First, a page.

Let , and let h be small enough. Then
Consequently, . Moreover, if in addition f and g are smooth enough and at least one vanishes on , then
3 Proof of the main result
In the proof of the main result we use finite differences to show estimates in the interior and in tangential directions near the boundary, and for calculations involving directly derivatives in “normal” directions near the boundary. In order to justify that all occurring quantities are well posed, we perform the estimate for the approximate system (2.12).
The first intermediate step is the following result for the approximate problem.
Let the tensor field in (1.1) have -structure for some and , and let be the associated tensor field to . Let be a bounded domain with boundary and let . Then the unique weak solution of the approximate problem (2.12) satisfies3
Here is a cut-off function with support in the interior of Ω, while for arbitrary the function is a cut-off function with support near to the boundary , as defined in Section 2.4. The tangential derivative is defined locally in by (2.14). Moreover, there exists a constant such that4
provided that in the local description of the boundary, we have in (b3).
In particular, these estimates imply that and that (2.12) holds pointwise a.e. in Ω.
The two estimates in (3.1) are uniform with respect to and could be also proved directly for problem (1.1). However, the third estimate (3.2) depends on and it is needed to justify all subsequent steps, which will give the proof of an estimate uniformly in , by using a different technique.
Proof of Proposition 3.1.
The proof of estimate (3.1) is very similar, being in fact a simplification (due to the fact that there is no pressure term involved) to the proof of the results in [4, Theorems 2.28 and 2.29]. On the other hand, the proof of (3.2) is different from the one in  due to the missing divergence constraint. In fact, it adapts techniques known from nonlinear elliptic systems. For the convenience of the reader, we recall the main steps here.
Fix and use in
where , , and , as a test function in the weak formulation of (2.12). This yields
This proves the second estimate in (3.1) by standard arguments. The first estimate in (3.1) is proved in the same way with many simplifications, since we work in the interior where the method works for all directions. This estimate implies that and that the system (2.12) is well-defined point-wise a.e. in Ω.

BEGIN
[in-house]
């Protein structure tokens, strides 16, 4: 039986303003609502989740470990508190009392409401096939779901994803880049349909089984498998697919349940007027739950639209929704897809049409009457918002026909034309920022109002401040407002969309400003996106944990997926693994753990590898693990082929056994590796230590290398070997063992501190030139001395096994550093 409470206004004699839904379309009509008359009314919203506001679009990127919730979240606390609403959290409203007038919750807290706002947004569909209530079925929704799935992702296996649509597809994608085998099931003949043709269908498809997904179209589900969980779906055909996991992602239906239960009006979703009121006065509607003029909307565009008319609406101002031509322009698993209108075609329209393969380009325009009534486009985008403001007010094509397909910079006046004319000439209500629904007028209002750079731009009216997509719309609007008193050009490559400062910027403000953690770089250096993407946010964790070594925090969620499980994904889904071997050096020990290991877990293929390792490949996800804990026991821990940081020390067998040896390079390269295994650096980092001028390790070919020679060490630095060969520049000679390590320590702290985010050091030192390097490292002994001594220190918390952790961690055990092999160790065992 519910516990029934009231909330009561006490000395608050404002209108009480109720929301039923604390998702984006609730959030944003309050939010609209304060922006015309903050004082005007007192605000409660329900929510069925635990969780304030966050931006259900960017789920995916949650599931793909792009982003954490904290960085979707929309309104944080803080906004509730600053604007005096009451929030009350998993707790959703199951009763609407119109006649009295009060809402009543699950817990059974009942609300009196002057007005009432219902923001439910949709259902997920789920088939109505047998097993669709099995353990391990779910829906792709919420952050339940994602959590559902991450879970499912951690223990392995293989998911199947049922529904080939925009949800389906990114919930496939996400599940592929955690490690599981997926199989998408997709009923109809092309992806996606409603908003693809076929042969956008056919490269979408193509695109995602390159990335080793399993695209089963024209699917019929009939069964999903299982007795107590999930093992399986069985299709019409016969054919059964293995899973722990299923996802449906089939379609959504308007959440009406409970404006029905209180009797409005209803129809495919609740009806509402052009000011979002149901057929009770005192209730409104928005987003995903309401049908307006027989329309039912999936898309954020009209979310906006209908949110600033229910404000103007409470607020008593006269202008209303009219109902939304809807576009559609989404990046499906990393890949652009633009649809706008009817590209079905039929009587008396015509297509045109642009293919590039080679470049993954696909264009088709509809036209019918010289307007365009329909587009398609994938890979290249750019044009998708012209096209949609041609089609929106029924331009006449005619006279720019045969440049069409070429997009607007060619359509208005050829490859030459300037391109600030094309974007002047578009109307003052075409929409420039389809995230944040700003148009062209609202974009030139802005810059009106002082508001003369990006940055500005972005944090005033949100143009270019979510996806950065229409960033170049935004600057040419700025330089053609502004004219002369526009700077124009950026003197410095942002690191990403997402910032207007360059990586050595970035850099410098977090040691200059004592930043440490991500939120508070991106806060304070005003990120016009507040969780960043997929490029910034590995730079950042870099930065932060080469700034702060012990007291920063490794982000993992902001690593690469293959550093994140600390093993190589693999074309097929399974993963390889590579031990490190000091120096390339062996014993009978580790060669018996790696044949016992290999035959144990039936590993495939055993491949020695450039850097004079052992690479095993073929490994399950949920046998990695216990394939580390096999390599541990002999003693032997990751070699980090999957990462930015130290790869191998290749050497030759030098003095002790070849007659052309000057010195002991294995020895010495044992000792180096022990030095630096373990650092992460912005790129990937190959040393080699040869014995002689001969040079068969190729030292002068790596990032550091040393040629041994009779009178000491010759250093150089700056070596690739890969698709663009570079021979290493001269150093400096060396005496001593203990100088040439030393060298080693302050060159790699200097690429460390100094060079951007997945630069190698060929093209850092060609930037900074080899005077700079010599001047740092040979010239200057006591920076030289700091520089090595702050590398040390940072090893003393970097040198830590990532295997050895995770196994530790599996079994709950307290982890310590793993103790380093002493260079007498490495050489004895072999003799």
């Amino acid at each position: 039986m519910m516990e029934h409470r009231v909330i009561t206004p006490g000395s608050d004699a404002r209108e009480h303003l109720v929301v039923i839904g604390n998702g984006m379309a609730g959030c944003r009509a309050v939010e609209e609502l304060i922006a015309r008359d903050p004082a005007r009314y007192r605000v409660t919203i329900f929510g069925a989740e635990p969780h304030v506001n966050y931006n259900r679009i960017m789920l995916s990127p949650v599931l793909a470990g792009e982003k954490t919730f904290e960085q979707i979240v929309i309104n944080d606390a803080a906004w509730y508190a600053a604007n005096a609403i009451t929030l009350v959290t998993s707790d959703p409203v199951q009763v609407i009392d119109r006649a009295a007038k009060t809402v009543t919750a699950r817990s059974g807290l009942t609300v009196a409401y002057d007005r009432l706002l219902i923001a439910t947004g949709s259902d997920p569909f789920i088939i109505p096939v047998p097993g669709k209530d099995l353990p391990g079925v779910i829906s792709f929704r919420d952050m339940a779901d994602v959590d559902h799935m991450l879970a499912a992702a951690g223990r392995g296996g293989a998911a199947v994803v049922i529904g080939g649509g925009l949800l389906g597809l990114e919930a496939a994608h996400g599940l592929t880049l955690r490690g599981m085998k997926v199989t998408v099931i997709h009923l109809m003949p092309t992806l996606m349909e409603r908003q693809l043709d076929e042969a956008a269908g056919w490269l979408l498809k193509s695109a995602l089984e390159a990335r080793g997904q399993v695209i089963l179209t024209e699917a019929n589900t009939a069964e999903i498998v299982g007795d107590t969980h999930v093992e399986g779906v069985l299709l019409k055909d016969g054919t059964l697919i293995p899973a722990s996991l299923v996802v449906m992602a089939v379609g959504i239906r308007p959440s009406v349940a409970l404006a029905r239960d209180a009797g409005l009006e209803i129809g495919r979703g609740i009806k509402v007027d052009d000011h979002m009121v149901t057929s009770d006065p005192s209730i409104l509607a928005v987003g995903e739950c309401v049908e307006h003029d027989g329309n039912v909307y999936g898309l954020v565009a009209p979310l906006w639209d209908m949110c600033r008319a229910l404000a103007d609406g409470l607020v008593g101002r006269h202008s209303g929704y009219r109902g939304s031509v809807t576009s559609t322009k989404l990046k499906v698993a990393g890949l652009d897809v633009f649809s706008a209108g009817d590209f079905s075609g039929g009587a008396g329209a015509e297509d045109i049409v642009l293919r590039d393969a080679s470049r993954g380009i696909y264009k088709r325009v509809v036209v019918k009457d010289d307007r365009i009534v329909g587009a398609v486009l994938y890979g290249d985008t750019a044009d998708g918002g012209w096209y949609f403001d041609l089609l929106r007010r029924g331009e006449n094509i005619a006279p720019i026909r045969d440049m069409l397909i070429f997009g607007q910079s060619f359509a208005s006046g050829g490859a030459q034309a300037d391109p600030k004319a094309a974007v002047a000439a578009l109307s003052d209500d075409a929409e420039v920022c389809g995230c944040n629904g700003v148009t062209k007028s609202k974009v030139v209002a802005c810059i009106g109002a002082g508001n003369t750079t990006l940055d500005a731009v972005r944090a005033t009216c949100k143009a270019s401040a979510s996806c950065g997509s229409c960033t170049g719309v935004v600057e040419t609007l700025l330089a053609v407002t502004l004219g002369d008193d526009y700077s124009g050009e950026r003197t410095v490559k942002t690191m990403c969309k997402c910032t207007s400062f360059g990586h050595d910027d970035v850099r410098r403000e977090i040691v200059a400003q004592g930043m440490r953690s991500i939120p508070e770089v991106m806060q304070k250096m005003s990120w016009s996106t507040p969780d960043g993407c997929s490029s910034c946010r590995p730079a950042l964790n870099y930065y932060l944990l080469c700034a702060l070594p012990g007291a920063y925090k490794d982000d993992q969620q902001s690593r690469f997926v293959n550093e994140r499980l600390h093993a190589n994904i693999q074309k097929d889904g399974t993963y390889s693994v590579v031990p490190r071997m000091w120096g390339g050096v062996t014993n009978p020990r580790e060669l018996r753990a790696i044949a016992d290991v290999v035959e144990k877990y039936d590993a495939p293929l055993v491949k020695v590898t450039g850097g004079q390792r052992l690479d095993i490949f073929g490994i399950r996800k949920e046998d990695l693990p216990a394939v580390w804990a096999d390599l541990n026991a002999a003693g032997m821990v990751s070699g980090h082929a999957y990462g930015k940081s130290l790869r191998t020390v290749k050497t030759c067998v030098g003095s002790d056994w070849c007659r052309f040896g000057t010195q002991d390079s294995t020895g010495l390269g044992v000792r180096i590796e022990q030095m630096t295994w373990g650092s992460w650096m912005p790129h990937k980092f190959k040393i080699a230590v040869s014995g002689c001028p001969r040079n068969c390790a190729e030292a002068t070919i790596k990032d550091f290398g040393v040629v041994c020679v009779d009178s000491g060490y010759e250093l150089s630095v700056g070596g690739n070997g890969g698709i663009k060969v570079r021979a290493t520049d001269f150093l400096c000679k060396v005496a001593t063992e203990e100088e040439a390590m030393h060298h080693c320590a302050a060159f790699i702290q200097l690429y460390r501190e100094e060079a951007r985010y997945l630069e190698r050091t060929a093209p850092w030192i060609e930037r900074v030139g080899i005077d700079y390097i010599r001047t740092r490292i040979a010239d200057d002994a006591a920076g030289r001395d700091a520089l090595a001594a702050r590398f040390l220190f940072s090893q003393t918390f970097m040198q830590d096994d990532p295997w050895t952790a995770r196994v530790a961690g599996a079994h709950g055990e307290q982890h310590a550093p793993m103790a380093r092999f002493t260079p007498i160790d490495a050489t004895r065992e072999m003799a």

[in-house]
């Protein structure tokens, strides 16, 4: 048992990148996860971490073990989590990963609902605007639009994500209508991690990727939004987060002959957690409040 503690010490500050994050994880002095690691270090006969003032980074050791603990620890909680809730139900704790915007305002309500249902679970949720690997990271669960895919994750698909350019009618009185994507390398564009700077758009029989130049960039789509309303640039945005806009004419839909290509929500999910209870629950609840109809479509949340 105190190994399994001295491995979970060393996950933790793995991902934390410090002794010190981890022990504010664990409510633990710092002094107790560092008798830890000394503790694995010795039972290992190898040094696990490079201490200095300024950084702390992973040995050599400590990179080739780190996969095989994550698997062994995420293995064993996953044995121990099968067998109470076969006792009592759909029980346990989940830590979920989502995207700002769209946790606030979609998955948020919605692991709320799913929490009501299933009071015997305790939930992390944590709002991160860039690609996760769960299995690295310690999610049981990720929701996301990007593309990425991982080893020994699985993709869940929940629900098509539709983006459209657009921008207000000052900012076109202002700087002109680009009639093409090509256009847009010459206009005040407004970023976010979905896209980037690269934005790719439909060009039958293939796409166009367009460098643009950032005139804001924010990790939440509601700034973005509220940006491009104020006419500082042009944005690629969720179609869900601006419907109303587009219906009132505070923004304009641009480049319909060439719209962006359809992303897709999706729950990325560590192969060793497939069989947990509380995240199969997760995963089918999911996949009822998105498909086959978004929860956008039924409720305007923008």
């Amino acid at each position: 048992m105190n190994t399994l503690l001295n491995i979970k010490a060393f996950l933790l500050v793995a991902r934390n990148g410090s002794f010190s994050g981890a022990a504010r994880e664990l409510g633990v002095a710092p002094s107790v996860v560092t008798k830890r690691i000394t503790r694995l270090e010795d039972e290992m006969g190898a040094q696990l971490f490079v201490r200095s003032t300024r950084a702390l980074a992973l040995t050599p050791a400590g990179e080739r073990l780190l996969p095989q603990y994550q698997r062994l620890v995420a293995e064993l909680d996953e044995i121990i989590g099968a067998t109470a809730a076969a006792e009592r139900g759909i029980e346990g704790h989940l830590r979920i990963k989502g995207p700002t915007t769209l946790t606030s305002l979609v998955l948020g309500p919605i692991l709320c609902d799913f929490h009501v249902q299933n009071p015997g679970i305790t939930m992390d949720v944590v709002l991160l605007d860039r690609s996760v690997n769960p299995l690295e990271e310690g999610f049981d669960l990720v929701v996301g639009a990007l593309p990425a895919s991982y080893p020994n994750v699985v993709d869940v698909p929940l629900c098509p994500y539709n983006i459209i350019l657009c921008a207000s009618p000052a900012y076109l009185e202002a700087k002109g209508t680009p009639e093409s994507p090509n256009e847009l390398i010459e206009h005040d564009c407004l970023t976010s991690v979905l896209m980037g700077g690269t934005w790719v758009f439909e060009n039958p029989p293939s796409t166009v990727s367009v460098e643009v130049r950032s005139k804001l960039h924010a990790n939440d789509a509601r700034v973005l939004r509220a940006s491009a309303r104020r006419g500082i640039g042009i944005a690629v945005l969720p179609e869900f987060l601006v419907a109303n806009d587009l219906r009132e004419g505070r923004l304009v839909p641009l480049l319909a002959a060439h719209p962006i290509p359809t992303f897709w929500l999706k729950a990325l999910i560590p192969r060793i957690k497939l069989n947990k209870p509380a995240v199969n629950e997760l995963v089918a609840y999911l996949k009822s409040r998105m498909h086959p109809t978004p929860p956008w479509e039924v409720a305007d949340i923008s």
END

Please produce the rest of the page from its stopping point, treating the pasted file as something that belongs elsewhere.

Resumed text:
To estimate the derivatives in the direction, we use equation (2.12) and it is at this point that we have changes with respect to the results in . In fact, as usual in elliptic problems, we have to recover the partial derivatives with respect to by using the information on the tangential ones. In this problem the main difficulty is that the leading order term is nonlinear and depends on the symmetric part of the gradient. Thus, we have to exploit the properties of -structure of the tensor (cf. Definition 2.1). Denoting, for ,5 , we can re-write the equations in (2.12) as follows:
Contrary to the corresponding equality [4, Equation (3.49)], here we use directly all the equations in (1.1), and not only the first two. Now we multiply these equations not by as expected, but by , where for , for , . Summing over , we get, by using the symmetries in Remark 2.2 (iii), that
To obtain a lower bound for the left-hand side, we observe that the terms on the left-hand side of (3.3) containing are equal to
if we choose , where for , for , and . Thus, it follows from the coercivity estimate in (2.4) that these terms are bounded from below by . Similarly, we see that the remaining terms on the left-hand side of (3.3) are equal to . Denoting , , we see that . Consequently, we get from (3.3) the estimate
By straightforward manipulations (cf. [4, Sections 3.2 and 4.2]), we can estimate the right-hand side as follows: